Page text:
Venezuelan Lawmaker: There Is ‘No Solution’ to Gasoline Shortage in OPEC Nation

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José Guerra, a member of Venezuela’s National Assembly, lamented in an interview highlighted by Venezuelan outlet Dólar Today on Tuesday that “no solution” exists to Venezuela’s chronic gasoline shortages because socialist mismanagement has destroyed the nation’s refineries.

Venezuela has experienced chronic gasoline shortages for months, resulting in large crowds gathering to fight over the little fuel available in major cities despite strict Chinese coronavirus lockdowns. Violence in the crowds is not uncommon, on some occasions leading to killings.

The shortages — adding to Venezuelans failing to receive adequate access to water, electricity, food, health care, and other basic needs — are particularly striking given that Venezuela was home to the world’s largest known oil reserves until a 2018 oil discovery in Texas. Venezuela is a member nation of the Organization of the Petroleum-Exporting Countries (OPEC).

Venezuela’s crude oil is of a notoriously heavy quality, however, needing significant refining, and cannot supply the gasoline market without being thoroughly processed.

The regime of socialist dictator Nicolás Maduro has repeatedly blamed President Donald Trump for the nation’s gasoline shortages, claiming that sanctions on Petróleos de Venezuela (PDVSA), the nation’s state-run oil company, are what prevent his regime from adequately refining the oil. In an interview with the outlet Vivo Play on Monday, Guerra, an economist by trade, refuted the idea that sanctions are playing any significant role in gasoline shortages, blaming Maduro’s failure to properly manage PDVSA instead.

“There is no solution at the moment to this problem of the shortages, and there’s no solution because the problem is that Venezuelan refineries were destroyed,” Guerra asserted.

Guerra blamed Maduro and his predecessor, Hugo Chávez, for gutting the core staff at PDVSA and replacing most with socialist cronies in the past 20 years, leaving highly sophisticated refining equipment in the hands of people who had no experience using it. The result, he contended, has been a total lack of maintenance of the equipment and, in some cases, active destruction of it, to the point where Venezuela has no significant ability to refine any oil.

The top four oil refineries in the country “literally do not exist,” Guerra asserted.

“Lack of maintenance, lack of investment … Those refineries were capable of producing daily about 1.3 million barrels of oil, 4 million liters, more than enough to satisfy the internal demand and export the surplus,” Guerra explained. “[The refineries were] destroyed under Hugo Chávez and, now, under Maduro, and the result has been that Venezuela has to import gasoline from various countries — Italy, Spain, and now Iran.”

Iran — itself struggling to sell its oil under onerous American sanctions, triggered by Tehran’s investment in terrorist activities throughout the Middle East and Latin America — has taken on Venezuela as a customer in recent months, resulting in much fanfare in Venezuelan state media. The sales violate sanctions and American forces have intercepted several fuel shipments from Tehran to Caracas. Maduro has greeted the few tankers that have made it to Venezuela as the solution to gasoline supply issues and proof that socialism can survive what he has repeatedly called an “economic war” waged by Washington.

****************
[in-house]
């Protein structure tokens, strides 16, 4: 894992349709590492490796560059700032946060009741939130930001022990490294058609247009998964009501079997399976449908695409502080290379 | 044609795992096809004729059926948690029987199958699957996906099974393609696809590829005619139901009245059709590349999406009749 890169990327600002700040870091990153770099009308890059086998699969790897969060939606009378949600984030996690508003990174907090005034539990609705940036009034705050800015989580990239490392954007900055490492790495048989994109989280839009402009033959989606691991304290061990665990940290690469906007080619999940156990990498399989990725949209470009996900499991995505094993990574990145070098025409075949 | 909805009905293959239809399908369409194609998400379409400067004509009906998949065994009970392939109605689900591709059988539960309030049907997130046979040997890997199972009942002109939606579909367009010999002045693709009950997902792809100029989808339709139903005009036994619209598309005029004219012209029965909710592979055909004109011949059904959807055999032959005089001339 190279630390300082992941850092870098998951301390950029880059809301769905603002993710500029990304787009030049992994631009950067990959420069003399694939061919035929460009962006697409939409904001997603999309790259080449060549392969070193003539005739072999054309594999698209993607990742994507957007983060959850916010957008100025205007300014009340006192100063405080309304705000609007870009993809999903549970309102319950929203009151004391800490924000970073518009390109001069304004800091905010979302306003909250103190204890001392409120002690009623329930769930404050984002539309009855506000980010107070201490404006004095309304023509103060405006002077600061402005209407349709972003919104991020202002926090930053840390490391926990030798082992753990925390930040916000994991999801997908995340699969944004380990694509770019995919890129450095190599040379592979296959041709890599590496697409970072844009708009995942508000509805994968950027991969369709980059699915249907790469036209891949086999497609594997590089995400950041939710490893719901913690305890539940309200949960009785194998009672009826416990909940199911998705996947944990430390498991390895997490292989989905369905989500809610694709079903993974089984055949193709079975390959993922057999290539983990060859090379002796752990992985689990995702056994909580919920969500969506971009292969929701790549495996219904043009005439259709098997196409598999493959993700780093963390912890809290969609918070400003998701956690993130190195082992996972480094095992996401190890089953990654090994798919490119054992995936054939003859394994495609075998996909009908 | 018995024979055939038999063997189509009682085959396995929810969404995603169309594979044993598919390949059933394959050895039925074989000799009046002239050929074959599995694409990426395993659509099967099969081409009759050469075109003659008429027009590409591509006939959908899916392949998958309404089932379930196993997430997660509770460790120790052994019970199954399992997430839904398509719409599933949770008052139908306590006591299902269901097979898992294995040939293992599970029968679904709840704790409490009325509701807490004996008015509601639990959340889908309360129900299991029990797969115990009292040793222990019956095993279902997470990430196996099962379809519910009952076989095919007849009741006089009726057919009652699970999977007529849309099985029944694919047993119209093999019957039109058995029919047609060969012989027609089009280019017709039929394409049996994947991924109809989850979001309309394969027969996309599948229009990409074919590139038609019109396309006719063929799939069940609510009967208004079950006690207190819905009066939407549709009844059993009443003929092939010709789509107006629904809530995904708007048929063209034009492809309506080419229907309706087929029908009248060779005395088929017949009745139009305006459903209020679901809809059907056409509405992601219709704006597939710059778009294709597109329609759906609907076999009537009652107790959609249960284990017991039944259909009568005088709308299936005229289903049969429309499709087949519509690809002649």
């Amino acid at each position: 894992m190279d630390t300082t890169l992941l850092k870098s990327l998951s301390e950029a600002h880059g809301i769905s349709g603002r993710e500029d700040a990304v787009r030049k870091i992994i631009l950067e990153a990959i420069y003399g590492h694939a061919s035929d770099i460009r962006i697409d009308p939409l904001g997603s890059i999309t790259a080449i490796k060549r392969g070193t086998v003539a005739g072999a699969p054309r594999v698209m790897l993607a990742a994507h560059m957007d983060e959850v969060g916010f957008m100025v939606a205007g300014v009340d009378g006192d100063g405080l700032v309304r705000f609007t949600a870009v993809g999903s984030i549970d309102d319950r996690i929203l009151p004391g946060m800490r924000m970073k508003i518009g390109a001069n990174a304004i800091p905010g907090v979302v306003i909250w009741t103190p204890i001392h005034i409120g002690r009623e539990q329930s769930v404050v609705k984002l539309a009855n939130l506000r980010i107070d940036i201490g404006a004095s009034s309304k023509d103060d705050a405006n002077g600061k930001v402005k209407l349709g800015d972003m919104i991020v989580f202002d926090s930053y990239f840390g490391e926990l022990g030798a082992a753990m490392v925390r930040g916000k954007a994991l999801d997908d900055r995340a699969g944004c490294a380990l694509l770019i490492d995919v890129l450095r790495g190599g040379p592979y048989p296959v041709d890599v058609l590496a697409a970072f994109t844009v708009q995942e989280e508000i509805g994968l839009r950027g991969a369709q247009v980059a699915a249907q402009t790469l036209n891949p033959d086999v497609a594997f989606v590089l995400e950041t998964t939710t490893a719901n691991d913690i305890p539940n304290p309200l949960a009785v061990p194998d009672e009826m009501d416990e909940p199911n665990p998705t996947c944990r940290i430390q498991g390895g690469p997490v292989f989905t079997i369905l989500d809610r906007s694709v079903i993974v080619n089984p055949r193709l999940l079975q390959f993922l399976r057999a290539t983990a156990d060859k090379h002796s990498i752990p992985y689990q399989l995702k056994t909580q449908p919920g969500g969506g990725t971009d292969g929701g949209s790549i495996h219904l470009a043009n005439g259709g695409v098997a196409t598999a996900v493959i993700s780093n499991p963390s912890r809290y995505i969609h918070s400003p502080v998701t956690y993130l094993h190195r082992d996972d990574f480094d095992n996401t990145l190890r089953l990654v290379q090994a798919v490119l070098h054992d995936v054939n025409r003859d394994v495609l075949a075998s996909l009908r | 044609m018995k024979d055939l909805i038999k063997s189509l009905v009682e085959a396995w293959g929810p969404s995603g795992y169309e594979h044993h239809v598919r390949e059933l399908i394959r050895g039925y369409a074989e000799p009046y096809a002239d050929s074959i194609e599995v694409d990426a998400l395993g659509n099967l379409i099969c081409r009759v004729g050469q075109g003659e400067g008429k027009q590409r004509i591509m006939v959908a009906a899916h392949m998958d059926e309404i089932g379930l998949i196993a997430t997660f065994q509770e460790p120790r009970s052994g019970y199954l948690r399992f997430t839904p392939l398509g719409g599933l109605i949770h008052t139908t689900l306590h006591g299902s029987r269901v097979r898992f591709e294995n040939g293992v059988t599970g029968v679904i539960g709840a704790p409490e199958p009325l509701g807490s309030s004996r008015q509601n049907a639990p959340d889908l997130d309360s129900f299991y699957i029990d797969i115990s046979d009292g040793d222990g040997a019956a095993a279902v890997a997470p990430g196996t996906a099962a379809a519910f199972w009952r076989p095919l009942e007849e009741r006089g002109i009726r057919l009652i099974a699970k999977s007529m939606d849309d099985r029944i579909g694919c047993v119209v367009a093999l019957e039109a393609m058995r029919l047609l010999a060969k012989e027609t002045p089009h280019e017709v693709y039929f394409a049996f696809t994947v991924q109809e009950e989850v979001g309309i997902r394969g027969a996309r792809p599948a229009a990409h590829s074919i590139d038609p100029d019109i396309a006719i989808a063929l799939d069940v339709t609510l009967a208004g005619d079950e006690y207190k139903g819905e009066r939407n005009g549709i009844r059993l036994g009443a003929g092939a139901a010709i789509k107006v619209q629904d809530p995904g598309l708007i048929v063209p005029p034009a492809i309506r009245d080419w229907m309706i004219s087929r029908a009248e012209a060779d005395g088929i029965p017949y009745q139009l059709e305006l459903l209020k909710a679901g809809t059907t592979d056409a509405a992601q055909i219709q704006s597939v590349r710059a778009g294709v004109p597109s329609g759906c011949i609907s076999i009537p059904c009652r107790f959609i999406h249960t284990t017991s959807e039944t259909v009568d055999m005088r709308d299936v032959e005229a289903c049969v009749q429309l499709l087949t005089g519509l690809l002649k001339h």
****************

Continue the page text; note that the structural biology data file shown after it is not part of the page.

Guerra noted that the sheer inconvenience of the trip from Tehran to Caracas makes Iranian oil a poor long-term solution for the Venezuelan gasoline shortage issue.

“To give you an idea, a ship that leaves the Persian Gulf … navigates 130,000 kilometers [80,700 miles] to get to Venezuela,” Guerra noted. “That is not the solution to the problem of gasoline shortages.”

“The cause of the shortages is not the blockade, it’s not the shortages — it’s the destruction of the refinery systems,” Guerra concluded.

As of July, Venezuela was refining about 422,400 barrels of crude oil per day, according to Bloomberg News, a 32-percent drop from May — the least productive numbers since the 1940s. While refineries fail to produce enough refined oil, Venezuelans are also contending with overt signs of government incompetence regarding the handling of crude oil. One of the most dramatic examples of this occurred in the town of Cabimas this month, where residents filmed their streets flooded with toxic crude oil after only hours of rain appeared to burst an oil pipe. International observers have also noted that Venezuela’s Caribbean beaches are dealing with an increasingly dangerous oil spill, the origin of which remains a mystery.

In the past, Guerra has noted that incompetence at the technical level at PDVSA was part of the problem, but corrupt officials siphoning profits out of the state-run company also fed into it. Venezuelans have enjoyed government-subsidized oil prices for decades that have made gasoline nearly free. Maduro changed the system in response to shortages this year, increasing the price from about 100 bolívars a tank ($0.0005) to 5,000 bolívars a liter ($0.01). Assuming 40 liters is about a full tank of gasoline, a person making 800,000 bolívars ($2.11) a month on minimum wage can expect to pay 200,000 bolívars to fill their tanks – or a fourth of their monthly salary.

The increase in pricing, Guerra argued in May, would result in kickbacks to public officials. “The system is made for corruption,” he asserted.

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